Born Free is a new book exploring how God can be experienced in the midst of life's demands. Author Katharine Hill, a former solicitor, offers guidance on how we can achieve stillness and create 'margin' for God every day.
Christian Today spoke with Katharine to hear about what inspired her to write the book and how we can meet God in the busyness of life.
What sparked your desire to write this book?
It's been a long journey for me, something that's been growing for a long time in terms of wanting to go deeper with God, and trying to work out how to do that within the demands of everyday life.
Like any journey there have been milestones on the way - and looking back one significant milestone came as a result of a friend asking me a simple question. If I'm honest it was the kind of question that pops up on my social media feed and generally makes me hit the delete button straight away! But I felt I should at least give it the time of day. The question was this: 'If you were to describe yourself as an animal, what animal would you be?" I found the answer came quite easily – I was an ant. I'm busy and productive, I'm quite small and I've got big capacity. I also remembered that the ant is praised for her industry in the book of Proverbs - and I decided it was a good question after all. But then she asked a follow up question 'If you could be any what animal would you like to be?' It's unnerving when a simple question reveals an uncomfortable truth about our lives. In that moment I realised I didn't want to be a busy little ant!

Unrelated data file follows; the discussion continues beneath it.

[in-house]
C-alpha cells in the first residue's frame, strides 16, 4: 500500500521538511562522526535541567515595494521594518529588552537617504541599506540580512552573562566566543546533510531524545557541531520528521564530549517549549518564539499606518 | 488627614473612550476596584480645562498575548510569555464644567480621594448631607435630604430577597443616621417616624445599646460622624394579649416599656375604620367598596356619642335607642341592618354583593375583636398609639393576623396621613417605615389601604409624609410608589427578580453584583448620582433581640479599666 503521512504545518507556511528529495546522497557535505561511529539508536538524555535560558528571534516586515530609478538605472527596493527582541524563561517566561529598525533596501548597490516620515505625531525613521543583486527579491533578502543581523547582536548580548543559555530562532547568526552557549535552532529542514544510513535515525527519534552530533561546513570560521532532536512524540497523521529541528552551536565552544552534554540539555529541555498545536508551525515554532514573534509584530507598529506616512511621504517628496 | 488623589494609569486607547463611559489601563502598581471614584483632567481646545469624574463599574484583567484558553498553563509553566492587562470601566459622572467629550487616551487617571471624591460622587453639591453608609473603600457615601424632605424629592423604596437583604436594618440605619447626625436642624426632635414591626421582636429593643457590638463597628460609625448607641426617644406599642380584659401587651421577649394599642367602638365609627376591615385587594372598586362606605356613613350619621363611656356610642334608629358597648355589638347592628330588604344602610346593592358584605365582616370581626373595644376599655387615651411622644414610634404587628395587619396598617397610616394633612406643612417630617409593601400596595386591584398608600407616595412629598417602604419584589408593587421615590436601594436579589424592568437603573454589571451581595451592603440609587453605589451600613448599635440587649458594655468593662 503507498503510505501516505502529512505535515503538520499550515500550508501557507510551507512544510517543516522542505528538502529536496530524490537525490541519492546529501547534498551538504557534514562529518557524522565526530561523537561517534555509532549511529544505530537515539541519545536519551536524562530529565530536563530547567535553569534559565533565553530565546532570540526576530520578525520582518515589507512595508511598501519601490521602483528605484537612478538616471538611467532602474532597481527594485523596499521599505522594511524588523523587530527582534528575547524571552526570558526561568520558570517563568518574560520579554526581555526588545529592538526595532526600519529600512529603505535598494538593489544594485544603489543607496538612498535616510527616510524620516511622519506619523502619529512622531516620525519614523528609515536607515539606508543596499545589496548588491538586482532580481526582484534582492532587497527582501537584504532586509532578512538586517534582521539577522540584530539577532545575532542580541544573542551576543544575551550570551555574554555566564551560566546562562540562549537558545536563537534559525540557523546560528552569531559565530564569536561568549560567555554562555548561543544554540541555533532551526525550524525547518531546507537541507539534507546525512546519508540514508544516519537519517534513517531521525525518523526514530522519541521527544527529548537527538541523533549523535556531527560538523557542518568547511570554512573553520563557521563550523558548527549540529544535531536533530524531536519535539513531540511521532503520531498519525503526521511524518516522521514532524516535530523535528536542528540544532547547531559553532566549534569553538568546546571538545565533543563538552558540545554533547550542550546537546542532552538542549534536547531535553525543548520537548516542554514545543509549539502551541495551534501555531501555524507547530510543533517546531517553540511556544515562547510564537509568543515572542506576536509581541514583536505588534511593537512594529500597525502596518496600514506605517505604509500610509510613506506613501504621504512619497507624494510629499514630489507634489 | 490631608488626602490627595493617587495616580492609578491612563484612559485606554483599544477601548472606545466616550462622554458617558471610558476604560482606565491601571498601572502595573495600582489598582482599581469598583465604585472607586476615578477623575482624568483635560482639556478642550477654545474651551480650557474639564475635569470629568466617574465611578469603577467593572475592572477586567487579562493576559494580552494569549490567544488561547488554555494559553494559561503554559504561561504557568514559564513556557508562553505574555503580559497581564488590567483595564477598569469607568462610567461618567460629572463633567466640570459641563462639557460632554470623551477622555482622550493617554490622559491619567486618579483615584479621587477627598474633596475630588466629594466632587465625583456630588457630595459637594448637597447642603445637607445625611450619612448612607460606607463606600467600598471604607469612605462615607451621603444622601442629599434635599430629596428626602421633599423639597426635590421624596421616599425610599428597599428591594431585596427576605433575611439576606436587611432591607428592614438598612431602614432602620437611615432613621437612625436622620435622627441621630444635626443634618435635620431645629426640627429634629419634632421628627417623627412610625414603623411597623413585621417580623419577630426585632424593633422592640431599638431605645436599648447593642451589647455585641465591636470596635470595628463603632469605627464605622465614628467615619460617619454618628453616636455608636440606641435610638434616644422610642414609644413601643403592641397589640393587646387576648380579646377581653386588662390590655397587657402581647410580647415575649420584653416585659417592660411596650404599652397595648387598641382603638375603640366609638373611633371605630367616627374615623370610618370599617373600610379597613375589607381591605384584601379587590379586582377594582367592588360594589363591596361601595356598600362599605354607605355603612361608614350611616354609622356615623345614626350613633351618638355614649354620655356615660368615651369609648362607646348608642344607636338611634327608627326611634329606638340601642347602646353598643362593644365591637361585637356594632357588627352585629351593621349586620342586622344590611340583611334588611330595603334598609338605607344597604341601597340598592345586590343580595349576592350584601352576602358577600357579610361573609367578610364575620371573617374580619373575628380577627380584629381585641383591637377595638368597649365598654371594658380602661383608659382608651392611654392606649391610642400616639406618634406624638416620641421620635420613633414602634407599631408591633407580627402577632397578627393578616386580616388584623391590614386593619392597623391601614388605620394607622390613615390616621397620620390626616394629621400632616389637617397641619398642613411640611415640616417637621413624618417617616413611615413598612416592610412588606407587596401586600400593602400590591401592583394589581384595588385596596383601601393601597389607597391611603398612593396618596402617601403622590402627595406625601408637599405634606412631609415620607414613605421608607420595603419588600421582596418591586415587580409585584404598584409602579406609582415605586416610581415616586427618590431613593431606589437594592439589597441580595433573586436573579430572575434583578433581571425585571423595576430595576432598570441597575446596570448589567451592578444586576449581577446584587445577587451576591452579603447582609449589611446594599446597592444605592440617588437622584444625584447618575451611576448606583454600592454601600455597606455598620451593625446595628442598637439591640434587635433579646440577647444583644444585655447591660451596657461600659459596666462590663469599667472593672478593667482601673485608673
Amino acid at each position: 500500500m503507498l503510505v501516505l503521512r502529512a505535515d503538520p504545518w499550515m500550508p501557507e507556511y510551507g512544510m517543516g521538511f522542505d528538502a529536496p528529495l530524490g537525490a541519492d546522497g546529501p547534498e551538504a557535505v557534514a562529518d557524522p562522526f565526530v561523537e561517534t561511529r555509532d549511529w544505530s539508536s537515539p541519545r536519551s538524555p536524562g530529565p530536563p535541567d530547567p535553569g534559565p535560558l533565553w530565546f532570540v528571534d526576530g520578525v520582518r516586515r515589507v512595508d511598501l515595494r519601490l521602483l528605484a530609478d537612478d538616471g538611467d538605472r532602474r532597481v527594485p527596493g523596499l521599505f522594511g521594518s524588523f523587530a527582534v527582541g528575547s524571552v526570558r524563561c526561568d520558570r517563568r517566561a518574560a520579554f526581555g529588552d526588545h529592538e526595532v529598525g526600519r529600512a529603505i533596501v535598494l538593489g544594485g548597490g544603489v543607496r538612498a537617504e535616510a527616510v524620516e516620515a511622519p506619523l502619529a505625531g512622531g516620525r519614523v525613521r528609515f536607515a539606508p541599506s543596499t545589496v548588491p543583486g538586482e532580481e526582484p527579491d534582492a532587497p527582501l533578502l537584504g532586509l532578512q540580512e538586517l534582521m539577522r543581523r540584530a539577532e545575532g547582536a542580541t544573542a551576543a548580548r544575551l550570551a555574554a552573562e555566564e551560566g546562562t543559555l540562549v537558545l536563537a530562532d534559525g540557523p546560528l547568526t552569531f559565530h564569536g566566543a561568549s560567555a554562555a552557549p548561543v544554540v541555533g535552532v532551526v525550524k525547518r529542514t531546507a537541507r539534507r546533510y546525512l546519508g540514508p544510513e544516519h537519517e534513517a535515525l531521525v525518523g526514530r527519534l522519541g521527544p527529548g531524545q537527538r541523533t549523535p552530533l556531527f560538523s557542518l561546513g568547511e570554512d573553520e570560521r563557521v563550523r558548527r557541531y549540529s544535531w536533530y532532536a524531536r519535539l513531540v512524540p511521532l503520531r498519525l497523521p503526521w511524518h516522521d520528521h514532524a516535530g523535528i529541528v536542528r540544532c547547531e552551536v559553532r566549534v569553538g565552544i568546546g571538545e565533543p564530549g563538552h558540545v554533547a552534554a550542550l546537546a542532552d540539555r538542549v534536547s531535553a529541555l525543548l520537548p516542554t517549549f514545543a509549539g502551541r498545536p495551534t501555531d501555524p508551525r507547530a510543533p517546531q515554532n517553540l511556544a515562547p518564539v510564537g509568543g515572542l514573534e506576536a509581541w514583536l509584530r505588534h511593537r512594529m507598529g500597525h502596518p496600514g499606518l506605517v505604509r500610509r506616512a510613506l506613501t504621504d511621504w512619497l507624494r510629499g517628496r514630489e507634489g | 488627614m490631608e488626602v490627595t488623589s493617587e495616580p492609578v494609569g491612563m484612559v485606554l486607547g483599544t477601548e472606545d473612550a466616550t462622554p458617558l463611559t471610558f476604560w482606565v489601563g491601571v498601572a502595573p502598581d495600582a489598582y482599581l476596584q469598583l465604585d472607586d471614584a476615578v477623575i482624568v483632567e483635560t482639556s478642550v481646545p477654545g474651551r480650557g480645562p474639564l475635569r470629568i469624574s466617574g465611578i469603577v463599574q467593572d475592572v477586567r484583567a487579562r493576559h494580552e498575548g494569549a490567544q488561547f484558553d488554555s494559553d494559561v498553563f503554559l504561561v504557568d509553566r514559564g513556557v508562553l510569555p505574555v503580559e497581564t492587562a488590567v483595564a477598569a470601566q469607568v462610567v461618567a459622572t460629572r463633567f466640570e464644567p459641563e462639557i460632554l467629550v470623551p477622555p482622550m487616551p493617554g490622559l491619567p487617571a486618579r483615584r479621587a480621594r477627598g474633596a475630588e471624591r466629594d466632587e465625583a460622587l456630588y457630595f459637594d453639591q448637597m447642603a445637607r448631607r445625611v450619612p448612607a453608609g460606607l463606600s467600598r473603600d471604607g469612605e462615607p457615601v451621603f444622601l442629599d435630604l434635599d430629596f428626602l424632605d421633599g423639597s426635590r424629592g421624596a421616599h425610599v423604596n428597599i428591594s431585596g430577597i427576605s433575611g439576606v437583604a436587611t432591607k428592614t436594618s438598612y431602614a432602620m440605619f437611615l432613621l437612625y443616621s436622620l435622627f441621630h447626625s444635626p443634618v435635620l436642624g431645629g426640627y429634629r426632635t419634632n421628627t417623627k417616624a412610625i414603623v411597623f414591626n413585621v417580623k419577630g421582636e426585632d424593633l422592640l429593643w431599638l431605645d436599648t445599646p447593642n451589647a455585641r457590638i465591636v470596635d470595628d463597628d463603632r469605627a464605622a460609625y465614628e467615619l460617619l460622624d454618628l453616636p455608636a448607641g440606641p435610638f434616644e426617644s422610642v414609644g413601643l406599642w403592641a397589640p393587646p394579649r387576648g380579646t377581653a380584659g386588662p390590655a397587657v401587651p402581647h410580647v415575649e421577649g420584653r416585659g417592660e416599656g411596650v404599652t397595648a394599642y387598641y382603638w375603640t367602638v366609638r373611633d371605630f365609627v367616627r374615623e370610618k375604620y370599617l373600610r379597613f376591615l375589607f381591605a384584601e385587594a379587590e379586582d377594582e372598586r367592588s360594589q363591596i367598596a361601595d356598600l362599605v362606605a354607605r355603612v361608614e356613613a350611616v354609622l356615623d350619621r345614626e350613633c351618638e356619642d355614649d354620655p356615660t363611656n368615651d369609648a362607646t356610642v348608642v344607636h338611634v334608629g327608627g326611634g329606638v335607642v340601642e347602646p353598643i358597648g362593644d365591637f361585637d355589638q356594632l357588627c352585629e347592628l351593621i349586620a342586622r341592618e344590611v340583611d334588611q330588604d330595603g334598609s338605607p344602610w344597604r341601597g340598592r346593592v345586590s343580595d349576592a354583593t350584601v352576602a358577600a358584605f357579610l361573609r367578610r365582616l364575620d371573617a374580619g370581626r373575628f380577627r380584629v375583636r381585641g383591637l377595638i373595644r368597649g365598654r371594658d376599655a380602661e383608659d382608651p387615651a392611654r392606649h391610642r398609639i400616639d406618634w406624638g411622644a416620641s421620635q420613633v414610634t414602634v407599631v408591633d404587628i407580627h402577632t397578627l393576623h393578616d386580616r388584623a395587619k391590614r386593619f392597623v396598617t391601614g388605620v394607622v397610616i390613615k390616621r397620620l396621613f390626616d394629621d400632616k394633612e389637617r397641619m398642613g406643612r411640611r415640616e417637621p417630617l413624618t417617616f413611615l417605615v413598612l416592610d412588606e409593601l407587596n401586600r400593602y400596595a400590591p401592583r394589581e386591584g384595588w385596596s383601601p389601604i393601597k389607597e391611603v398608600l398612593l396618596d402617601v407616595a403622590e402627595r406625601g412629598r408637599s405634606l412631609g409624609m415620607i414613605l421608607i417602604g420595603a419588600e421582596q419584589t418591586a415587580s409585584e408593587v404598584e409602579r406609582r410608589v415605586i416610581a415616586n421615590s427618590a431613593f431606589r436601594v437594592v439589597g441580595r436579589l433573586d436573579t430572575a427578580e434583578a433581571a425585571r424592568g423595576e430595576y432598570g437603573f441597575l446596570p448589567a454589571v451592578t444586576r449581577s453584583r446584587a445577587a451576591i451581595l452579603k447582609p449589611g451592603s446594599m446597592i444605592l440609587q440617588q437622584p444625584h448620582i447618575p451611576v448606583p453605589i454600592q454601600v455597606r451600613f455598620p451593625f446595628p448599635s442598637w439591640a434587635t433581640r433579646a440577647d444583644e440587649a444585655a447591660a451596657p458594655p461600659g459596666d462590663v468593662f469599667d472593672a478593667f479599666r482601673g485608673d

Instead my mind went to a scene from a trip I'd made to South Africa a few years before. After a week of delivering parenting seminars our hosts had taken us on a short safari. It was evening and the sun was setting, casting long shadows across the ground. In the evening light we saw a lioness beneath a tree, surrounded by her cubs. She was peaceful and calm, fully alert, scanning the horizon for movement – she was attentive and yet completely still. In that moment I knew the answer: I wanted to be a lioness. Instead of rushing around being busy like the little ant, I wanted to be someone who lived from that quality of attentive stillness.
Another milestone in my journey came in the Covid pandemic. Our kitchen calendar is the motherboard of our family life, each month packed full of appointments - work meetings, event tours, family engagements, or coffee with friends. There was a moment during lockdown when I turned over the calendar, and instead of thirty jam packed squares there were 30 white spaces, and I found my heart missed a beat. I realised that as hard as Covid had been, here was what the Bible calls 'treasure in the darkness'. Here was an opportunity to slow down, to learn to live differently. But the challenge was how to continue to live like that when lockdown ended and the diary filled up again.